This process took time, but I have never found routine tedious so long as it directly contributed to keeping me alive. Once I was sure I was secure, I put on a Chopin etude at a level loud enough to drown out any noise I might make, and then I methodically took apart my room, looking for cameras, listening devices, or finely drilled holes. There were none.

This only brought me to nine o’clock. After some consideration, I decided I had the following options for the rest of my night:

  1. Take the remainder of the oxycodone in the lining of my coat.
  2. Find a television show to stream that did not mention murder and/or bodily harm, opiates, romantic relationships, the United Kingdom, or, oddly enough, Sherlock Holmes. I say oddly because my great-great-great-grandfather was referenced in the oddest places. I’d taken to watching select episodes of Star Trek, as it both fit my criteria and featured an android character I was fond of. Then came a spate of episodes where he dressed up in a deerstalker and solved crimes with some Star Trek Watson. I was now in need of a new show.
  3. Take the remainder of the oxy in the lining of my coat—a coat which my uncle Leander, in his infinite good taste, had given me for Christmas two years ago and which still fit because that was the year I’d decided to stop eating to starve the bad thing out of me, a coat whose pockets I had ripped the lining of for this exact purpose; after, perhaps, I could go out into the dark and let some Moriarty thug trace my steps down to that particular bridge over the Potomac where, over the past few days, I’d seen four if not five opportunities to score properly; I would have my stash, and then I could take the high of that feeling (not the high itself, but the high of knowing that I was steps away from a night into which I could finally, irrevocably escape) and use it—really, if it were going to be over, finally over, I’d take the knife out of my boot and drive its point through that Moriarty thug’s throat to know, once and for all, that one less man would be chasing Watson, that Watson would be that one small bit safer. Back in my room, waiting for the inevitable heavy fall (police interference or violent retribution), I’d write out my confession. Perhaps, as a finishing touch, I’d pull out the photograph from that Sunday in March when my mother gave me my first chemistry set. She had a hand on my shoulder. I was smiling, a child. I could put it now in my pockets to be found. Play the lost little girl card one last time. That wordless admission of guilt would certainly appeal to certain members of my family, though I imagine Watson would find it tasteless. (Every evening I acknowledged the possibility of engineering that ending, and every night I reminded myself what a waste it was, what a waste of myself, my skills, my strength, and I wasn’t a waste. I wasn’t. I wasn’t. I would not do it.)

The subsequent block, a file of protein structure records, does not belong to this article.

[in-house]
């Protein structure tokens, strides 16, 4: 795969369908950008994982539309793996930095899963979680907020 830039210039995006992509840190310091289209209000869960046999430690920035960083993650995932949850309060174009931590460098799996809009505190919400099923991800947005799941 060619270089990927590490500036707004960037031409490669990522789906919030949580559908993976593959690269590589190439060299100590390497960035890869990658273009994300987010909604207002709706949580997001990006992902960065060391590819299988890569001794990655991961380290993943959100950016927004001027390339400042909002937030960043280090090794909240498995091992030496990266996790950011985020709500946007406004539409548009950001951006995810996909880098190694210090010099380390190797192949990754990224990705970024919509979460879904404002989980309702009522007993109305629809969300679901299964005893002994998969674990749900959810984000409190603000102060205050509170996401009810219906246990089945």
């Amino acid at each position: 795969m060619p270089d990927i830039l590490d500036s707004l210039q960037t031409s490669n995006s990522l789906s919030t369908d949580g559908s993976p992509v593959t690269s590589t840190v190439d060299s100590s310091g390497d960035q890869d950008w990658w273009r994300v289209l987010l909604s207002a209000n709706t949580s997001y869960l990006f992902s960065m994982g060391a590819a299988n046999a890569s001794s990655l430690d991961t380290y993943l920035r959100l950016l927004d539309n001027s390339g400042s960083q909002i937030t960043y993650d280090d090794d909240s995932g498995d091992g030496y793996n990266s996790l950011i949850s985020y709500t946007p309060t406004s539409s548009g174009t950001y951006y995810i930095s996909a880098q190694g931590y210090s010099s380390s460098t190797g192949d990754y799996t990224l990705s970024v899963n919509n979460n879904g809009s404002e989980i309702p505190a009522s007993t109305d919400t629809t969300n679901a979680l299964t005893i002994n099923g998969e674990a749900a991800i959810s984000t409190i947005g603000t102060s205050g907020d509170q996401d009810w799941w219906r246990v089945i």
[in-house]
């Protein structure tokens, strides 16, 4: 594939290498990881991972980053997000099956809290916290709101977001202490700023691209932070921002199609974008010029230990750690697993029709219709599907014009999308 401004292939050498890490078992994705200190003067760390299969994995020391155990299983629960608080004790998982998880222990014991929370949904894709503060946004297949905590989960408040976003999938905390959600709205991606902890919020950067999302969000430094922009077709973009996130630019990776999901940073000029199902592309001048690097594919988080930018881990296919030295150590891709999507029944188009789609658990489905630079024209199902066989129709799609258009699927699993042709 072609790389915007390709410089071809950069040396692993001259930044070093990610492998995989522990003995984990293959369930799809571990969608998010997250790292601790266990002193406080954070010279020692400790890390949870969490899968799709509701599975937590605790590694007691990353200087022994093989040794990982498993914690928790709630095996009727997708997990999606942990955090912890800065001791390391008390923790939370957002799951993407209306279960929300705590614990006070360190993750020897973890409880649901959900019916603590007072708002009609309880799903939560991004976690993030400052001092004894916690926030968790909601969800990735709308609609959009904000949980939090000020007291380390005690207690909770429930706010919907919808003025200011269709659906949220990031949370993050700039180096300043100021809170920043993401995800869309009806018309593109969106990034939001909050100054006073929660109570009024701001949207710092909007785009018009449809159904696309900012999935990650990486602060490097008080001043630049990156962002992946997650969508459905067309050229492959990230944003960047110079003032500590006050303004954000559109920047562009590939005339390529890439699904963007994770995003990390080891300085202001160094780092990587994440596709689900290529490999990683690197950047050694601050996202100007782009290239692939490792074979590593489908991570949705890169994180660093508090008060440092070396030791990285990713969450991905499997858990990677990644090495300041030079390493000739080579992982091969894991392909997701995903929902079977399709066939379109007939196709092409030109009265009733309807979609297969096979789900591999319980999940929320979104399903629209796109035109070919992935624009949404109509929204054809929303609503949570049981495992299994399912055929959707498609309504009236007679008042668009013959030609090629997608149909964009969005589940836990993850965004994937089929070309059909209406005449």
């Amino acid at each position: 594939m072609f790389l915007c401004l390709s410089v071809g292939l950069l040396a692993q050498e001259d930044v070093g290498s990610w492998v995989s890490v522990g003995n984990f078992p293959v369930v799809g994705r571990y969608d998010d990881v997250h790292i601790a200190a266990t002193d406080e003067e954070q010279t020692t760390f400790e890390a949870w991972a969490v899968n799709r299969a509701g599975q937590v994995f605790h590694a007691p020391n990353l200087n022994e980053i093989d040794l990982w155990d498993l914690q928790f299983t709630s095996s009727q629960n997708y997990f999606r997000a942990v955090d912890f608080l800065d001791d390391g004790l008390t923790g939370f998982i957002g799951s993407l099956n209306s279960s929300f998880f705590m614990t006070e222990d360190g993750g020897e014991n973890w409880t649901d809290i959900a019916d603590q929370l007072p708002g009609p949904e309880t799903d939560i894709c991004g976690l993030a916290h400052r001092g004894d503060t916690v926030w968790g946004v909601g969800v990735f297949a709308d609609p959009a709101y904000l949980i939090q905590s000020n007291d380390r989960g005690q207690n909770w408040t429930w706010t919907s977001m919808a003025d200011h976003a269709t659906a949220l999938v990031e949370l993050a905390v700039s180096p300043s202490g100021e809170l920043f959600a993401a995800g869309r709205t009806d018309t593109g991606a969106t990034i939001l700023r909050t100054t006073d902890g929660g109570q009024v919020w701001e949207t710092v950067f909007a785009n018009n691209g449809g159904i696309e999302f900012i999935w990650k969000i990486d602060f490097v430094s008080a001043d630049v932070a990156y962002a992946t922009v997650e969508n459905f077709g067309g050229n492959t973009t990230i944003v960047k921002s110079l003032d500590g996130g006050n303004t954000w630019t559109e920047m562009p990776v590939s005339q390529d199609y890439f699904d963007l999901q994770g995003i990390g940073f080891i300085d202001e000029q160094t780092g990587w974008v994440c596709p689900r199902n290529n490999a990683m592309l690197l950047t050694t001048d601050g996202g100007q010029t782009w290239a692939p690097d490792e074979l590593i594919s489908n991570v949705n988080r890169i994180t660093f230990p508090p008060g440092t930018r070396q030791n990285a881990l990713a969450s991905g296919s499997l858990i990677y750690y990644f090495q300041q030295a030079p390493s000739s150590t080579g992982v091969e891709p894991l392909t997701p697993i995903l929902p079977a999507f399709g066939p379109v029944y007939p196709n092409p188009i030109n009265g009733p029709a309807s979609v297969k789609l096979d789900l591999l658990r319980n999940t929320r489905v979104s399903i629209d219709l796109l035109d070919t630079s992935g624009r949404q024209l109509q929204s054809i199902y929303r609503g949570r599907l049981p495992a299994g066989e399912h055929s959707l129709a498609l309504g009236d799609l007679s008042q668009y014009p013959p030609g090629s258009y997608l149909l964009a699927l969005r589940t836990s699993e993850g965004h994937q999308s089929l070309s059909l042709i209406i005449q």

4. Photograph the remainder of my pills, text that photograph to DI Green as proof I hadn’t taken them (an honor system, obviously; I was, among other things, attempting to be honorable), put the pills back into my coat, and then clean out my goddamn makeup bag.

I took the photo and sent it. Then, gritting my teeth, I dumped my cosmetics out onto the floor. I wet a paper towel and started scrubbing.

My train left in eight hours. I would be in New York by noon.

 

three

JAMIE

My father played Madonna all the way to New York City.

Not the hits, the stuff you’d generally hear on the radio, but deep cuts. Weird stuff. My father was more of a Bob Dylan guy, so I’d already raised an eyebrow at his choices, but this was weirdness squared. Especially since he apparently knew all the words to “This Used To Be My Playground.”

I didn’t usually give much thought to my father’s weirdnesses (there weren’t enough hours in the day), but it was either wonder about that or why Leander had been so distant when I’d gotten into the car. He hadn’t said a real hello, just nodded, miles away from the front seat of my father’s Camry.